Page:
Patients do not always use social media as their primary source of health information in an attempt to circumvent their physician as a credible source of information, but aim to use it as a complement to the traditional physician-patient exchange of information. Their motivation is to use social media as an attempt to fill the gap that they feel cannot be met by their healthcare professional. As physicians, we often summarize and filter information for our patients, whereas the preference by patients is increasingly centered on being informed about all options. These patients also believe that their doctor might not be aware of the latest breakthroughs3 and are thus moved to investigate themselves. More concerning is that one of the leading reasons patients join online health communities is due to their physician’s inability to meet their emotional and informational needs.4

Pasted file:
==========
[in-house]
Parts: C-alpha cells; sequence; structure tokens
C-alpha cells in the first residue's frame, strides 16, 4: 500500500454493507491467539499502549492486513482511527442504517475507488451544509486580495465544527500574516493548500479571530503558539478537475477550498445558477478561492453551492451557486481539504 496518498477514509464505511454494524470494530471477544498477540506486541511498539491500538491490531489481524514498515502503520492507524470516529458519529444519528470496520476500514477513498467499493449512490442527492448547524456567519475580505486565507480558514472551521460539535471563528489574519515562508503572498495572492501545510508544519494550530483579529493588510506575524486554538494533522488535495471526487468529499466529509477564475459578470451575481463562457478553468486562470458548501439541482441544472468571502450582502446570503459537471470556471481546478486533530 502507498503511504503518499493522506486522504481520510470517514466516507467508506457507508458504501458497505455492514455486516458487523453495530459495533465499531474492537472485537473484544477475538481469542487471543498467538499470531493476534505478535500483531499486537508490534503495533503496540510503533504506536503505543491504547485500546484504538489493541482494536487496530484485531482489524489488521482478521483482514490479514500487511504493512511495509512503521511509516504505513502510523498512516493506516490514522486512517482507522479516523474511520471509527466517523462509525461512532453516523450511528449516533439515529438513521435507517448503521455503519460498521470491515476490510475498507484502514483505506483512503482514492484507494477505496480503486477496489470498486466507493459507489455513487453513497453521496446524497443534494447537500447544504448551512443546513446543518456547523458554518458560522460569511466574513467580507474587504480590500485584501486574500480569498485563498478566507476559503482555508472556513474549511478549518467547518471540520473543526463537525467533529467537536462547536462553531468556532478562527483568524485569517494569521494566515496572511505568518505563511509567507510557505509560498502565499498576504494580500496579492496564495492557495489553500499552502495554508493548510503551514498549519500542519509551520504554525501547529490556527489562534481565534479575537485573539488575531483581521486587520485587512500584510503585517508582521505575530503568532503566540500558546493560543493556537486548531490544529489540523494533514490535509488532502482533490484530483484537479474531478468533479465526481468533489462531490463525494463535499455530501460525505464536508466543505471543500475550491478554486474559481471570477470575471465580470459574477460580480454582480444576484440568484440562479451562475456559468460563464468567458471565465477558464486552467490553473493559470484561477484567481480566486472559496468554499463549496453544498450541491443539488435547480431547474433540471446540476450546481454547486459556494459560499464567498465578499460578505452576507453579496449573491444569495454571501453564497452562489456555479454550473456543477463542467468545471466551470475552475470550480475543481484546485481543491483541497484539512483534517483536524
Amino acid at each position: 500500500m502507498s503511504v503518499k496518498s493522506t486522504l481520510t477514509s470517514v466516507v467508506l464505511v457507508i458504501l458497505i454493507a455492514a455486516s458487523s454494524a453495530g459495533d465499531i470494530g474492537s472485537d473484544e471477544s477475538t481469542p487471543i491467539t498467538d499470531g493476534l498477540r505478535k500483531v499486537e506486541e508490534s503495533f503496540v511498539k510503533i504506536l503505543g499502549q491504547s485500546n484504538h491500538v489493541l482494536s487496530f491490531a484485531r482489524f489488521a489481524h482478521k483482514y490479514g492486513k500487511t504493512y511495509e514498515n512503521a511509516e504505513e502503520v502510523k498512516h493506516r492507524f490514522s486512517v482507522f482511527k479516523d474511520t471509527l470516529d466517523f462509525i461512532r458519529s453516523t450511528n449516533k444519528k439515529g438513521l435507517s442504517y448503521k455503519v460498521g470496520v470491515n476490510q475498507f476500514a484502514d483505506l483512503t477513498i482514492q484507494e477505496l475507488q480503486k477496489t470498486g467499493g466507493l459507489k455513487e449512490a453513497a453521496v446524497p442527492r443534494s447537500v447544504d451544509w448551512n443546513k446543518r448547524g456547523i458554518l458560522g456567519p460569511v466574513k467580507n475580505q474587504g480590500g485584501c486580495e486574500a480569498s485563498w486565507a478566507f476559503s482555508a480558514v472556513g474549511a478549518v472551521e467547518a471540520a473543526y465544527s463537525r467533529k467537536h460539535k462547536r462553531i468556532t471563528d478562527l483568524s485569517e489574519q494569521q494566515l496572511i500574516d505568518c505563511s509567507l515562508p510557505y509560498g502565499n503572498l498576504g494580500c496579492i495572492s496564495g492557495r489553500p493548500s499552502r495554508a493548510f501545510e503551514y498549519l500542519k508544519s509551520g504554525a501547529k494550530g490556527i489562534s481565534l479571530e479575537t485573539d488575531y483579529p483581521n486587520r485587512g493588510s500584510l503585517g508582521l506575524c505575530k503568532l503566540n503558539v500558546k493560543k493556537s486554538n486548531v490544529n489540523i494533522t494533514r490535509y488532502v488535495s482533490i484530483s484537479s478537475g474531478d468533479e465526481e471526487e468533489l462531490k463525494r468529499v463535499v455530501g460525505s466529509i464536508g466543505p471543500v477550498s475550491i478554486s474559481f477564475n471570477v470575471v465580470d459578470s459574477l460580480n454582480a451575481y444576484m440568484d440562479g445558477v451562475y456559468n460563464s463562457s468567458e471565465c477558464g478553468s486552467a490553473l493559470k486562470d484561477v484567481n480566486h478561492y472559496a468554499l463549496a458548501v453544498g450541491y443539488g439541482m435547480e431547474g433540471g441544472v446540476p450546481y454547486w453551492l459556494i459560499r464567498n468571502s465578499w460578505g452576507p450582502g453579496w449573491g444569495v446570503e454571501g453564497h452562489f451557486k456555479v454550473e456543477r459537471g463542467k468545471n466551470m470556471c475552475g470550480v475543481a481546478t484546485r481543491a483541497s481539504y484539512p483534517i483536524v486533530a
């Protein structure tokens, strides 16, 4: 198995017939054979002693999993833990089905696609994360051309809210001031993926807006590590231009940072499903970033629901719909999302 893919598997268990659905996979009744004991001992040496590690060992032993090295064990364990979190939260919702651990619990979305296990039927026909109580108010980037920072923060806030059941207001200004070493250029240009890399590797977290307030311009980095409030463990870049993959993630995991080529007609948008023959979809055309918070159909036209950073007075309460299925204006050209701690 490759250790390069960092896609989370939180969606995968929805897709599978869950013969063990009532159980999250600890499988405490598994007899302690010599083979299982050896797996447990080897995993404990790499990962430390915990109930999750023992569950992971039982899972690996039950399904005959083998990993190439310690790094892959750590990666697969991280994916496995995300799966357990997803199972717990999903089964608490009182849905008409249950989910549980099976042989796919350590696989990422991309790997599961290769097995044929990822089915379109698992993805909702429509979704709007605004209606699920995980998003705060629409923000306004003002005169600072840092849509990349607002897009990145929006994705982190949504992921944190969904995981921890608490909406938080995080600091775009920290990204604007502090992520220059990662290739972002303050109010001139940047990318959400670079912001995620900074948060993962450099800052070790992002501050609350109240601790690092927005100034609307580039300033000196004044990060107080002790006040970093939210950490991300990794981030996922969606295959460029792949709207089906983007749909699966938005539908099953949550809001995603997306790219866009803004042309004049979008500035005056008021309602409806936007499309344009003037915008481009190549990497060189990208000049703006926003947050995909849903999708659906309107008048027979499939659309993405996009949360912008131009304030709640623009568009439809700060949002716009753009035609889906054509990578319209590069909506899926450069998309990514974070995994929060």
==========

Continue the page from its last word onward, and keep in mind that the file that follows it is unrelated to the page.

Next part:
For these patients, online social media communities are able to provide a variety of support, along with helping to bridge the gap around medical information about their condition and their everyday lives. The most common type of health-related social media use by patients is social support, with patients exchanging personal experiences and information to improve coping, esteem, belonging and competence.5 

While social networks can provide patients with emotional support, esteem support, information, and network support1, it can also allow for what is known as “emotional expression”, which is the unique opportunity that social media allows, for patients to express their emotions freely, and without inhibitions or the concern about the immediate feelings or reactions of others, as one would experience in a face-to-face situation.6